Anyway to orgranize sheet film like quick loadgreenspun.com : LUSENET : Large format photography : One Thread
people usually shoot 2 identical shots a process one after another if it need to push or pull. With quick load, it's easy to identify which 2 are a pair, what about using normal sheet film? During a photographic trip, one may shoot more than 50 to 100 sheets. It is too heavy to carry all these film with their own holder, I will take them out and put into original film box.
Does anyone have anyway to well orgranize them into pairs mentioned above?
Or any container in the market can help?
Thank you so much! chin.
-- chin fan so (firstname.lastname@example.org), October 22, 2001
It might be a hassle, but you can carry a few different boxes, marked N+, N-, etc., and unload your film into the appropriate box. I put stickers on mine that say "OPEN IN DARKROOM ONLY!"
-- Todd Caudle (email@example.com), October 22, 2001.
I think he's referring to color transparency film. No real way unless you leave them in holders, unless you fastidiously unload each holder and place the sheet film in the box in the same order...not easy to do. I leave all shots in their holders and process all the odd numbered exposures first, then figure out which holders need to be pushed/pulled.
-- James Chow (firstname.lastname@example.org), October 22, 2001.
Sorry I havn't make myself clear, I mean how to origranize the films into pairs after shooting.
It will be too much to carry if all of them is sit in the holder duriing the trip, I usually just bring 5 holders, load to shoot and unload at each day end.
If we separate the each pair of identical films into 2 batch, after processing one batch of films, find out 3 of films need to be push, how do we know which 3 films are among the 2nd batch?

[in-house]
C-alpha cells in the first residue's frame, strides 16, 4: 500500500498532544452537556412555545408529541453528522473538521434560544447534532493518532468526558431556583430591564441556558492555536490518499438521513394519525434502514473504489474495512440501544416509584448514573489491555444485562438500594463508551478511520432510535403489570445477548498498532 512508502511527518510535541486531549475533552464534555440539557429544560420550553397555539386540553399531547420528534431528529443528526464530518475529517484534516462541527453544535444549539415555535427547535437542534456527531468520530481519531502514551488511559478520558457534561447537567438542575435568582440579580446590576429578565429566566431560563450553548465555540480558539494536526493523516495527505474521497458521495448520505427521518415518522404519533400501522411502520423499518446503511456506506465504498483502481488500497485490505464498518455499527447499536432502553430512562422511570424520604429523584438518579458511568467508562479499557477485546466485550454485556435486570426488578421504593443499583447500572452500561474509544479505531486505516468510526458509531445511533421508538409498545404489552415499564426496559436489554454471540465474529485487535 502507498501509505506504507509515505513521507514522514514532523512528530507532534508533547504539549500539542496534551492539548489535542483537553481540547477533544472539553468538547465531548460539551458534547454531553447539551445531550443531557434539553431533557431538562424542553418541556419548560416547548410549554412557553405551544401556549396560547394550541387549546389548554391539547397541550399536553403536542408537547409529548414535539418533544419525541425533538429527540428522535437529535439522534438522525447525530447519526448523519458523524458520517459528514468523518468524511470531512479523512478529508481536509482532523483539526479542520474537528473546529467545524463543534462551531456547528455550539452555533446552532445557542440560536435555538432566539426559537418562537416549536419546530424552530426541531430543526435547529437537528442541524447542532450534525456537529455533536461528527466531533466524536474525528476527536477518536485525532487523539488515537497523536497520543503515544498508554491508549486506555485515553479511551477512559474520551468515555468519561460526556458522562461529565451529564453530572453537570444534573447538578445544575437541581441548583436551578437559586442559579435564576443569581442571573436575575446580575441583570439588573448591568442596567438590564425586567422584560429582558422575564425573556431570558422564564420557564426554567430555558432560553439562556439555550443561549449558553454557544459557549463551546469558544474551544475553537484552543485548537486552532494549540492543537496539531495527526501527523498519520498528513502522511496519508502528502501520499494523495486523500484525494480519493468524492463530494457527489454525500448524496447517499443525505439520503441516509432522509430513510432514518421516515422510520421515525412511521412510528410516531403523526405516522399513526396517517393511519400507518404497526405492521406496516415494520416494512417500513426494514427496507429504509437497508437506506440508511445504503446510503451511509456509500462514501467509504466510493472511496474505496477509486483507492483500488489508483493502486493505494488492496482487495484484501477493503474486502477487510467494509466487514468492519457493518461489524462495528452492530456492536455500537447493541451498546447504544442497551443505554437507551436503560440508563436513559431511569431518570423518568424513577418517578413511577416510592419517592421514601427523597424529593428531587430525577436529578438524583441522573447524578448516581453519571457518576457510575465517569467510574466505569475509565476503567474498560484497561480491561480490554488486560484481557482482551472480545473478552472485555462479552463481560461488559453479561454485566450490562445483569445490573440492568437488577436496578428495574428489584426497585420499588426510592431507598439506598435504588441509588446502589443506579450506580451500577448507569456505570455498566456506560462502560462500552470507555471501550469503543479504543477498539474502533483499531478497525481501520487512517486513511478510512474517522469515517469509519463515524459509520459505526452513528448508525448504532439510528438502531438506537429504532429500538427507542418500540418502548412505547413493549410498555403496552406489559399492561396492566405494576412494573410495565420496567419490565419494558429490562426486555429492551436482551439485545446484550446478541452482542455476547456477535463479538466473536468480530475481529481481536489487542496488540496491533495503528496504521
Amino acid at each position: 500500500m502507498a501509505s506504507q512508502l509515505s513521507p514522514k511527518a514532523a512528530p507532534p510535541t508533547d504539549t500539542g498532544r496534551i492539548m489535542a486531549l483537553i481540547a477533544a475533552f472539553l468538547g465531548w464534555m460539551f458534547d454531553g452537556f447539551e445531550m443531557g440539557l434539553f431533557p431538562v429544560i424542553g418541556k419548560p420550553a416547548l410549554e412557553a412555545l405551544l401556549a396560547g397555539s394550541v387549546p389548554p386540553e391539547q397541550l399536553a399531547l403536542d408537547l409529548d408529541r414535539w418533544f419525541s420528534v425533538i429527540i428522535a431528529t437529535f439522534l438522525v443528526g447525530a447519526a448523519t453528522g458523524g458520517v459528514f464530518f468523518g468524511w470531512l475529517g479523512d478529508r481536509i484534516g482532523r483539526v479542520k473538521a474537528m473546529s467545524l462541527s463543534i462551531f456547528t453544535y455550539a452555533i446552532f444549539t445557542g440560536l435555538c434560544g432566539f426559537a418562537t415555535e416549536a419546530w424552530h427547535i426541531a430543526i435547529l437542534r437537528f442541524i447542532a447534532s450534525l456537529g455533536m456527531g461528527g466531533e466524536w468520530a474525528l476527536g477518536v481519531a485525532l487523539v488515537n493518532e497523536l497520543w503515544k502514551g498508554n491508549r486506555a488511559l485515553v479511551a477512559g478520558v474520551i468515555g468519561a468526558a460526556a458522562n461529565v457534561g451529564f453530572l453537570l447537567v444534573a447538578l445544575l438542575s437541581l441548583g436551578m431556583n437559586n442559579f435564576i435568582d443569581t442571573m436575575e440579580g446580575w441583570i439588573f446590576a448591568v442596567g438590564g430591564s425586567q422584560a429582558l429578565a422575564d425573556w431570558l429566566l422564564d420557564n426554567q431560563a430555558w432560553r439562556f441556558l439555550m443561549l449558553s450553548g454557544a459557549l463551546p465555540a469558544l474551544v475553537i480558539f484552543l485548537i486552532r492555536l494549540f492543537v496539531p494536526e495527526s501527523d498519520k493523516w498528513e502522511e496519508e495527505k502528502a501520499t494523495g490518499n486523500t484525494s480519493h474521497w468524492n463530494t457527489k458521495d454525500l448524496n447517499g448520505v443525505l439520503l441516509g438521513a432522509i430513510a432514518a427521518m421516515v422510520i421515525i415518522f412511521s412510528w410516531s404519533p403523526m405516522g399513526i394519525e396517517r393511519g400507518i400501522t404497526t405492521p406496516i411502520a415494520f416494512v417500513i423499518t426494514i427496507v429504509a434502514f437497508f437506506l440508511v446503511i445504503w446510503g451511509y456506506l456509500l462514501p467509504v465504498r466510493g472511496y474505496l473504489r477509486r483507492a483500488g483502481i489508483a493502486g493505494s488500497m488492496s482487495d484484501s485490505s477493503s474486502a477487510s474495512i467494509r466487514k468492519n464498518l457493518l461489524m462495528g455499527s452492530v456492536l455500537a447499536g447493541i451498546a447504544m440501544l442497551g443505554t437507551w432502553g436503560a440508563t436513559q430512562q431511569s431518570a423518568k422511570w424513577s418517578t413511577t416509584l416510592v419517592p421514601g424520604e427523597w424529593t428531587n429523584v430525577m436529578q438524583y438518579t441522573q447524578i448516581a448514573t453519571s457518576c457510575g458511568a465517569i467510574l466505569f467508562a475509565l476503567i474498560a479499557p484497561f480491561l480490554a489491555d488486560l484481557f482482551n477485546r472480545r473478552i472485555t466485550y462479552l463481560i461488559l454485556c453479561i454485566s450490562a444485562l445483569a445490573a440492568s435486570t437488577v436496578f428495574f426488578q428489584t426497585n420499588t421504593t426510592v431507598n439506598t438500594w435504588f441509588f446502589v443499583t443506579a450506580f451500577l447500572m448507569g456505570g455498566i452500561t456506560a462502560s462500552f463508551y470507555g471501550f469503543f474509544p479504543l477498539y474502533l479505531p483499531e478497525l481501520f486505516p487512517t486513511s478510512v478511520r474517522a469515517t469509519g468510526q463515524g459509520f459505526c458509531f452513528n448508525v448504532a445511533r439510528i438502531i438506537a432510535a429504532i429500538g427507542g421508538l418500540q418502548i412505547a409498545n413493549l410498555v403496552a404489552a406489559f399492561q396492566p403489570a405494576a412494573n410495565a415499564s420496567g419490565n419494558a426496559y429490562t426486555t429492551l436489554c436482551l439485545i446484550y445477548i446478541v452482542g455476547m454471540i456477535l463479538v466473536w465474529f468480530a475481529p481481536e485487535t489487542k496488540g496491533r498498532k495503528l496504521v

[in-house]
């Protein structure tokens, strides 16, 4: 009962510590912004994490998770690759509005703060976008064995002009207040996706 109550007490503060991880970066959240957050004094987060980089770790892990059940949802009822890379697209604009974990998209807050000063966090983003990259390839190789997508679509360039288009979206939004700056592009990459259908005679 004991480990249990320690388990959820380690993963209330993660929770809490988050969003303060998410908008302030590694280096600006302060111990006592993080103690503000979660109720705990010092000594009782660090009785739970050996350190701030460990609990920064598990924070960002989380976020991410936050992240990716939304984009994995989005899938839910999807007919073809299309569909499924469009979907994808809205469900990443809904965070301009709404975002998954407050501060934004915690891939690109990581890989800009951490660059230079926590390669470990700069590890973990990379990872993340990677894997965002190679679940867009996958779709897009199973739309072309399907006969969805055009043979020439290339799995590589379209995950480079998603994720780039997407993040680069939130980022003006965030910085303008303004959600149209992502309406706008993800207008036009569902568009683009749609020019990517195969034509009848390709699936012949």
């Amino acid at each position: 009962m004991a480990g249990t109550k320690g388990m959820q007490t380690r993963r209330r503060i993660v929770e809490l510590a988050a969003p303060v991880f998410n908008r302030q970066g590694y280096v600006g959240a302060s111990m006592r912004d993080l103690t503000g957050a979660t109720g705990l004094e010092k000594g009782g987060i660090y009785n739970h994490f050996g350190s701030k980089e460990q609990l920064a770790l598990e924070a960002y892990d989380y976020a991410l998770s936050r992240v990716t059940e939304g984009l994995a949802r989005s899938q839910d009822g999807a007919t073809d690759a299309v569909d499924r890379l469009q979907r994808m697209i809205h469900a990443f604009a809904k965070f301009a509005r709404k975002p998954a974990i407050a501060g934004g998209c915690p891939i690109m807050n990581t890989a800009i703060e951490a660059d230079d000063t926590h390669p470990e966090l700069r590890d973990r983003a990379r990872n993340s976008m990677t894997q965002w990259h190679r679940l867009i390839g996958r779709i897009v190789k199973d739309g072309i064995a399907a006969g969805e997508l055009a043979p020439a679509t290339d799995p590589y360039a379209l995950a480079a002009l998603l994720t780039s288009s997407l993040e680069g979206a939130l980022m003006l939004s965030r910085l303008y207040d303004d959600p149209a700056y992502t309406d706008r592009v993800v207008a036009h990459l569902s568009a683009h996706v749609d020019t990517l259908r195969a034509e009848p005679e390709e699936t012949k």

Thank you. Chin.
-- chin fan so (email@example.com), October 22, 2001.
You can get opaque black plastic bags, like the ones used for photographic paper, from B&H to organize your sheets (they are packaged by Delta and sold in the darkroom section). I've bought them in packages of 5, and I use them to organize my negatives for processing (N-1, N, N+1, special batches that need to be processed together, etc.) when I'm traveling.
Then you just need a method of organizing them to do what you want. You could try numbering each bag containing a pair of sheets, and keeping a notebook with your exposure and location information. Some people even include a sketch of the scene to show the composition.
-- David Goldfarb (firstname.lastname@example.org), October 23, 2001.
Probably the only way is to go to any good pro lab and get a bunch of of the small (10 sheet) boxes... Usually, they will give you as many as you need. Just put the pair in single boxes. Yes I know this will be ALOT of bulk but it will keep pairs seperate.
-- Scott Walton (email@example.com), October 23, 2001.
I download my film into an empty 100 sheet box at the end of the day. If the film is an N development, it goes into the box. if it is N+1, I trim the upper right corner, and N+2, the upper left corner, N-1, the lower left corner, N-2, the lower right corner. I use the film code notch to orient the film. I can separate my various films when i return home. My films of choice, T-Max 100, tri-X, Technical Pan, and ET 64 have distinct notch codes so separating the films later at home is no prblem. Bob
-- Bob Moulton (Bobmargaretm@home.com), October 23, 2001.
I think what Chin is asking is: how do you match the unprocessed duplicate shot to the one that has already been processed?
This is not easy. The only way I have found to do this is to keep both piles in the same order. And, yes, I have screwed this up many times.
-- Bruce Wehman (firstname.lastname@example.org), October 23, 2001.
You might want to review the method I described on the LF page in the article "Managing film". It's based on counting, inserts, and note-taking. I go on long photographic trips several times a year.
-- Q.-Tuan Luong (email@example.com), October 23, 2001.
Film-sized envelopes? Put a pair in each envelope. I've seen envelopes for 4x5.
-- John H. Henderson (firstname.lastname@example.org), October 26, 2001.